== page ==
Slowly but Surely, Brighter Days Coming
PHADA President John Hodge.
It is now one full year ago since the entire world changed. Beginning in March 2020, we all had to make adjustments in our professional and personal lives, adjustments that will continue into some unknown time in the future depending on a variety of factors. In the interim, more than half a million Americans have tragically lost their lives to COVID-19 and about 2.5 million worldwide have perished. The pandemic has resulted in the greatest public health crisis the world has faced in 100 years while precipitating an economic calamity too.
It is hard to pinpoint the exact start of the pandemic, but I think it really hit most Americans on March 11–12 when schools around the country started shutting their doors and even the National Basketball Association suspended its ongoing season. The actor Tom Hanks announced that he and his wife had contracted the disease, which jolted us into the realization that no one is immune to the dangers posed by this killer. Some HAs in the most impacted areas started closing offices around then and many housing professionals have worked remotely since, only returning to the office when necessary. Indeed, these have been challenging times for our residents, staff and families as we have adapted to a world with limited human contact.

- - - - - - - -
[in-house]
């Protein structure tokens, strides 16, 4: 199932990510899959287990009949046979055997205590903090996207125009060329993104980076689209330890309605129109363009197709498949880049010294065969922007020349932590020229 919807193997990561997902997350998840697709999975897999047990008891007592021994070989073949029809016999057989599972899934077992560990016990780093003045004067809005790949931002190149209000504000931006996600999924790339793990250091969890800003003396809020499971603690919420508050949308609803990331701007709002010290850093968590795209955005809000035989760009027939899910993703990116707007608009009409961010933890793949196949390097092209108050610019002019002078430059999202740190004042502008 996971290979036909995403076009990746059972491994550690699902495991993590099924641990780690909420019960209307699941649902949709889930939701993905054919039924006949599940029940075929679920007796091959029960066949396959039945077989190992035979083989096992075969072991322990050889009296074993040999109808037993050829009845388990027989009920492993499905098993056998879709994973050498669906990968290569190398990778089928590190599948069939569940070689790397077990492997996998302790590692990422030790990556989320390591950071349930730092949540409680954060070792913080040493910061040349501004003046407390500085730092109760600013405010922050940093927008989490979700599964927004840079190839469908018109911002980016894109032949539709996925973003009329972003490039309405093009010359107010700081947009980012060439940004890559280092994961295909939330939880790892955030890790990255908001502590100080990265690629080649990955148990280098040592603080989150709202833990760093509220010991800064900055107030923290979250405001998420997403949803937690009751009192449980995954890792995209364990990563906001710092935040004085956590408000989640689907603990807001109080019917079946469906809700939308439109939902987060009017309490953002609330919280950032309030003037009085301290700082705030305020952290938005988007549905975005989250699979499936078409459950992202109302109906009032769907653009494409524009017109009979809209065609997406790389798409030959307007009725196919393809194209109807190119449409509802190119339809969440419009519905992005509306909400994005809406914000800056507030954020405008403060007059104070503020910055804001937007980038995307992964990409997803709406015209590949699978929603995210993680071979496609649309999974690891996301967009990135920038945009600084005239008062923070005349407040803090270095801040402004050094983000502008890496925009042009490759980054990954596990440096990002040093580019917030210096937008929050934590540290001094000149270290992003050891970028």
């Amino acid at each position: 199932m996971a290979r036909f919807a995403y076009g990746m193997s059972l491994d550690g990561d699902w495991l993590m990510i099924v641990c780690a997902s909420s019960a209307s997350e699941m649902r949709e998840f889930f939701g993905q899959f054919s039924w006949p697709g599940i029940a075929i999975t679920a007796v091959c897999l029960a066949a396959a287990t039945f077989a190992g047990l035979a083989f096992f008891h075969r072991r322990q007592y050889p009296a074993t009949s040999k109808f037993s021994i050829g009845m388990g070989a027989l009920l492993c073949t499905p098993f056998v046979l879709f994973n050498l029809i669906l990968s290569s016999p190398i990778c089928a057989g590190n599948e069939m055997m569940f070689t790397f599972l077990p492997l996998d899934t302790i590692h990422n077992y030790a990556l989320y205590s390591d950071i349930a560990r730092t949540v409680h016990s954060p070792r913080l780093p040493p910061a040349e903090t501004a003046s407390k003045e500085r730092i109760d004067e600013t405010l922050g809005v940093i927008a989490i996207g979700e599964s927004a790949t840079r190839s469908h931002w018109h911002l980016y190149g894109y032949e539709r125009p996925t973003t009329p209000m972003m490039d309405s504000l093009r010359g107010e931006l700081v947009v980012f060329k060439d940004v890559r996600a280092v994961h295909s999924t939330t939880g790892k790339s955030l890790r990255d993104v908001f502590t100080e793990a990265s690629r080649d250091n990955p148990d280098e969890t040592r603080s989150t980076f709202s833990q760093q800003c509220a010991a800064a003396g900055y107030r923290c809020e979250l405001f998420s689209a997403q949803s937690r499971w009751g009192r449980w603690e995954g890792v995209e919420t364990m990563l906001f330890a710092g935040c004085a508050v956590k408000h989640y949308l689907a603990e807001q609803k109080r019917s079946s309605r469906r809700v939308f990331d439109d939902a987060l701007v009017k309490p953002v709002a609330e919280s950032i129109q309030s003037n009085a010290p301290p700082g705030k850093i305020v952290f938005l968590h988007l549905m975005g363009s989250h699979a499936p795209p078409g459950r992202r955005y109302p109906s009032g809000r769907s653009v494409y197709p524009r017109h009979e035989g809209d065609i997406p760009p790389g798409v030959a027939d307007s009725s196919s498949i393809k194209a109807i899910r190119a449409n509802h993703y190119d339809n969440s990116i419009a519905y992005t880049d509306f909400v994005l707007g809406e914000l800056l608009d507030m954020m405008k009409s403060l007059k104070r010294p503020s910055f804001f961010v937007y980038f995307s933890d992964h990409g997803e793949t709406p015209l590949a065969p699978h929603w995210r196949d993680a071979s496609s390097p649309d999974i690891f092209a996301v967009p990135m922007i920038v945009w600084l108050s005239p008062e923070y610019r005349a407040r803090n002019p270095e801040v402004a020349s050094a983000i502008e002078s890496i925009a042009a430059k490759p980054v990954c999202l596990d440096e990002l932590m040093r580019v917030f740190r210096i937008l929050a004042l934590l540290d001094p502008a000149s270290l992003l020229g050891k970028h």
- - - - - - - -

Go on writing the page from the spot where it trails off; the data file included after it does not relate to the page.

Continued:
I wrote in this column around this time last year that these are obviously unprecedented times. Accordingly, dealing with the coronavirus outbreak has become PHADA’s highest priority to this day as we continue efforts to preserve the health and safety of our residents and staffs.
PHADA’s elected leadership and staff met on March 12, 2020, and immediately developed a list of specific suggestions for HUD and Congress in correspondence we sent to then-HUD Secretary Ben Carson and congressional leaders. “PHADA urges you to take any and all necessary steps to waive or suspend all rules and regulations that require actions by PHAs and/or their residents to engage in one-on-one personal interactions, or to complete steps and tasks that cannot be effectively completed because of the adoption of recommended social distancing practices” we wrote. I am not sure we really understood then that these policies would still need to be in place now.
Among other things, we recommended that all physical inspections cease along with scoring under HUD’s assessment programs for public housing, voucher, and other housing programs. We also suggested that all income certification requirements be eased in addition to a host of other waivers and emergency flexibilities. Virtually all of our suggestions were accepted and implemented. Most of those waivers remain in effect (see PHADA’s CARES Act Quick-Guide for PHAs) and should continue well into the future.
We also immediately began communications with Congress to advocate for additional resources needed to combat the virus. I am proud that PHADA has helped obtain billions in additional public housing operating funding and Section 8 project-based and tenant-based assistance. We are now working to secure even more assistance.